Beware European humble-pie

Slovenia, Croatia, Serbia... As candidates for accession to the EU, all of these states have had to bow to pressure for sacrifices and compromises from Brussels. A Macedonian columnist notes that the more they have waited, the more the concessions demanded have proved to be exacting.

Published on 14 March 2012 at 10:09

Whenever a state that wants to join the North Atlantic Treaty Organisation (NATO) or the European Union (EU) succeeds in overcoming one of the obstacles on the administrative assault course imposed by those organisations, I am immediately reminded of the remark made by Zoran Dogramadziev, one of only a handful of Macedonian journalists to have enjoyed an international career.

In an article published in this newspaper several years ago, he pointed out that with every step towards accession, candidates to join the European club are required to eat humble pie and the best policy is to swallow it as quickly as possible so as to avoid a second helping.

Slovenia was forced to hand back property belonging to the Italian minority, Croatia had to surrender some of its territorial waters in the Gulf of Piran, while Romania lowered its guard to accept a large number of concessions on the Hungarian minority: something it never would have done were it not for pressure from Brussels.

Tour d’Europe

Bulgaria was also forced to eat humble pie with the partial closure of the Kozlodouï nuclear power station, which is the country’s most profitable installation. As for Macedonia, our serving of humble pie [a compromise with Greece in the dispute over the use of the name Macedonia] has had time to accumulate over the last 20 years and will be extra difficult to swallow.

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Serbia and Kosovo, two countries vying for position at the back of the pack in the Tour d’Europe, also had a taste of this experience when they signed an agreement on the designation of the former Serbian province which unilaterally proclaimed its independence [in 2008]. Under the terms of the agreement, Serbia will accept that Kosovar officials represent their country at regional conferences. But in the text, Kosovo is followed by an asterisk indicating the presence of a footnote which explains that this does not amount to a recognition of the province’s independence.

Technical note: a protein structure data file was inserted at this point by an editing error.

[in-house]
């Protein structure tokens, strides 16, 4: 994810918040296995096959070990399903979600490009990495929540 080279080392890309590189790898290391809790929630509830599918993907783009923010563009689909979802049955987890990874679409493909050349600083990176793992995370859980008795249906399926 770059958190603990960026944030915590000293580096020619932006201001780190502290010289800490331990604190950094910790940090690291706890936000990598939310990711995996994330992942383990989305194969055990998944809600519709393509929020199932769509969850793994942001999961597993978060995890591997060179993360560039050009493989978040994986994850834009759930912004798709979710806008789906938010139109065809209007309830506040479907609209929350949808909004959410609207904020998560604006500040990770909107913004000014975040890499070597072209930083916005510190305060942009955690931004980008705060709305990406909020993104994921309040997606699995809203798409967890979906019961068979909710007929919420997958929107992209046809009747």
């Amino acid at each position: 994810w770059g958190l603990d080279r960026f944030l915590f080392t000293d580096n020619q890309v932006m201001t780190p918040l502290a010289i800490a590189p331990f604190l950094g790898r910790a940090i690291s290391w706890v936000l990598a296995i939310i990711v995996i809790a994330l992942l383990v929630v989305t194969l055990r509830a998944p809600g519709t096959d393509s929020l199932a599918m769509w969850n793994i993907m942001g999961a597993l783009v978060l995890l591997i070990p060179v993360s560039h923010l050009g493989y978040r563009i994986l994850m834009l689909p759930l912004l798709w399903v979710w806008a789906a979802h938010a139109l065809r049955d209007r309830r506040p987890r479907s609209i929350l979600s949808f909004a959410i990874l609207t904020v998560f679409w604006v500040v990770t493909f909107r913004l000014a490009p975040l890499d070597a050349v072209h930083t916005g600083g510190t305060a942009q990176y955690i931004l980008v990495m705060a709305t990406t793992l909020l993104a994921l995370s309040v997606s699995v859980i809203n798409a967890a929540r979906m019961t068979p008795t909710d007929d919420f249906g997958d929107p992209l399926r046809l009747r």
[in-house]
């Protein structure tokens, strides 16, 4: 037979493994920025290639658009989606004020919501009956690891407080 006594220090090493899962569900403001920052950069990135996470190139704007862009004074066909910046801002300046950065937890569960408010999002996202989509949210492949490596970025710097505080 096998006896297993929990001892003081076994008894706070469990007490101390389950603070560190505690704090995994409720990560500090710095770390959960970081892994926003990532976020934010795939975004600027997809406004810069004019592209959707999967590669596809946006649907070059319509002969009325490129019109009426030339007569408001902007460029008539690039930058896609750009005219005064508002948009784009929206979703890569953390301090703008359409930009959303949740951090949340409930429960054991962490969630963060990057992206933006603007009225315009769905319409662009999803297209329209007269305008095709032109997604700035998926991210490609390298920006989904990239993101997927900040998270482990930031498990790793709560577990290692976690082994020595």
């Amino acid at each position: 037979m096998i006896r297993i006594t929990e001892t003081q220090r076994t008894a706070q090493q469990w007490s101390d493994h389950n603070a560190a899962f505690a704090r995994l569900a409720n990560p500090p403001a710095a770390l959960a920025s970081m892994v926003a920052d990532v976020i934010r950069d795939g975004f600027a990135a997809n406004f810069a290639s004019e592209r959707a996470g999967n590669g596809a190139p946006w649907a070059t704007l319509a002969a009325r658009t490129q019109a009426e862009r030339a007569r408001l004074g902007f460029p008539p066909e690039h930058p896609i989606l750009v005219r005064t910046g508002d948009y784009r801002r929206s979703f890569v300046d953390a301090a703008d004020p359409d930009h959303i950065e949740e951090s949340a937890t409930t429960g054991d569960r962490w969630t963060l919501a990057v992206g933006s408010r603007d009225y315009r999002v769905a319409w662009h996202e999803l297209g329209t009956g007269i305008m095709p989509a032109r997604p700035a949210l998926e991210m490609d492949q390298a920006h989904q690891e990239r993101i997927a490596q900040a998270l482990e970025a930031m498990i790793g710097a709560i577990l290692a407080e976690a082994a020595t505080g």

In endorsing a historic agreement which divides them into two clearly separate entitites, Serbia and Kosovo have overcome a first obstacle. And while the signatories seek to convince their fellow citizens that the agreement amounts to a small victory for their country, nationalists in both camps have announced that it amounts to a deplorable act of betrayal and capitulation to European authorities.

Open dialogue with Serbia

Both the international community and neighbouring countries have been quick to congratulate Serbia and Kosovo and to encourage them to continue their efforts. Even Hillary Clinton from her vantage point in Washington has remarked that Kosovo is now much closer to the EU. But the major advance has been the one made by Belgrade, and Germany and France have been quick to announce that Serbia deserves to become an official EU candidate.

This is now the case and the country can expect to obtain a start date for negotiations that may take place at the same time as those for Montenegro.

Regardless of how we interpret this agreement, it is clear that settling the question of the province of Kosovo which was lost years ago has enabled Serbian leaders to offload a major millstone. Now they will have to prepare the people to accept the reality: the Serbian "Holy Land" [Kosovo] is now an independent state.

For their part, the Kosovars are now well aware that the road between the proclamation of independence and international recognition is a long one that will have to pass through several phases of open dialogue with Serbia. When Serbia finally becomes a fully fledged member of NATO and the EU, the European integration of Kosovo will be subject to agreement from Belgrade.

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